A cup semi-final on the middle weekend of the Easter holidays: no.1 son’s team raised the bare nine players needed for the under-12 match; the opponents had the luxury of one substitute. The match officials were one light as well, which made zero.
The touchline dads speculated about how to cope without the appointed referee. Very quickly a consensus emerged: there was bound to be trouble if one of the coaches, or even a parent refereed. Inevitable that a decision that appeared partial would lead to hostility and give one team grounds for an appeal. Today’s game would have to be a friendly.
“No. They’ve come to play a semi-final, let ’em play. It’s kids football. We need to get on with it.” And similar, maybe less polite words burst out of me, frustrated that dads were trying to elevate and complicate this simple contest, make argument and grievance inevitably part of it. Maybe I couldn’t see the match being close enough for an official’s decisions to be telling: no.1 son’s team had three wins all season, had never beaten today’s opponents and the left-back was deputising in goal.
“The league won’t accept the result without its appointed official. What then?” I was asked.
“The team that loses concedes the fixture. It gets sorted today.”
“Wish I lived in your world,” was the response I got, dismissed as naive and probably, not for the first time, a little odd.
But before the philosophical clash could go further, someone practical enough to stay out of this conversation had found a referee amongst the lads practising on the pitch next to us. The semi-final was on.
For the next hour, our team played the sharpest, most competitive football of their season. A two goal lead in the first period; 2-1 at the end of the second; another goal apiece at the start of the third. The final ten minutes mattered. Last year’s semi-final had been lost on penalties to the same opponents. Three times this season leads of two or more goals had been let slip, twice with goals in the final minute. There was the appearance in the final at stake, but there was also the imperative that they be rewarded for playing keen, fluent football.
And in the middle of it was no.1 son. Collecting balls in midfield, easing past an opponent before sliding passes through to our two speedy forwards; laying off short balls to create space for a clearance or a break. And there was something else, too. No. 1 son wasn’t just silky, but dogged. Making more tackles and disrupting more moves in this game than in his whole season. This extra assertiveness had him score the second as he attacked a cross and turned it in at the far post.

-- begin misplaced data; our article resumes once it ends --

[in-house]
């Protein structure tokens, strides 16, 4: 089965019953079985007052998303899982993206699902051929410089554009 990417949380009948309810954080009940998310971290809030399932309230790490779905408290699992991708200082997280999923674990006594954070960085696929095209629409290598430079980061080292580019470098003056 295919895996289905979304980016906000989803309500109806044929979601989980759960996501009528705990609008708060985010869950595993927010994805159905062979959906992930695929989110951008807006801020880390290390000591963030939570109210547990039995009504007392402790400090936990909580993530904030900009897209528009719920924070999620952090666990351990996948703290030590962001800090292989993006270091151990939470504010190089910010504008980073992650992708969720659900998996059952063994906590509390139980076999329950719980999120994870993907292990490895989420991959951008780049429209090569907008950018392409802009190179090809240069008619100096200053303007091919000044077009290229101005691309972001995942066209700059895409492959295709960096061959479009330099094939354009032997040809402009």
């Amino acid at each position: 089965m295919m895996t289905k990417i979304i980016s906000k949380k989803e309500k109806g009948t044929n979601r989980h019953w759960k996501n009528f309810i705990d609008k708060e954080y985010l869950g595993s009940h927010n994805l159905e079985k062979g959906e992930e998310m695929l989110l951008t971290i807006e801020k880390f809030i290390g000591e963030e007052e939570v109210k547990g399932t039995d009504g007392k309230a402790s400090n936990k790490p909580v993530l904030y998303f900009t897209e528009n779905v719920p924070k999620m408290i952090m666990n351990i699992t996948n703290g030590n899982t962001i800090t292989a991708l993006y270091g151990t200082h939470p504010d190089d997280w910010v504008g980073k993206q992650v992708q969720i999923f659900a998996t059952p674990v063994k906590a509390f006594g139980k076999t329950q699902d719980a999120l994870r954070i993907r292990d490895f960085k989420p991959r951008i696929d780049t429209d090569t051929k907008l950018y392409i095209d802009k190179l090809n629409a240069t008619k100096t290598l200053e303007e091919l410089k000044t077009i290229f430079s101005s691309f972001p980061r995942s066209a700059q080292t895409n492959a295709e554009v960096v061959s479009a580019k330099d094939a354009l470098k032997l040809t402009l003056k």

Despite their fatigue, despite their post being hit, despite their own miss of an open goal, they dragged themselves through the last ten minutes with that fragile one goal lead.
At the final whistle, with fists clenched I sunk to my knees and shouted, “We bloody won!”
I share this, not just because it was a great weekend for no.1 son and Touchline Dad, but because it exemplifies the contradictions and fascination of being a sports parent that motivated me to create this blog.
In the span of a little over an hour, I went from being rational, rather supercilious and annoyed at meddling parents foisting their values on our kids sport to hollering my delight and releasing all the tension of a close contest in which I had so much invested emotionally.
There are coaches and administrators, expert and well-meaning, whose response to the damaging presence of some parents is to silence them all or banish them all from games. I would like them to think again. It would have been a minor tragedy to have missed no.1 son’s match on Sunday – clearly for me, but I think for him, as well.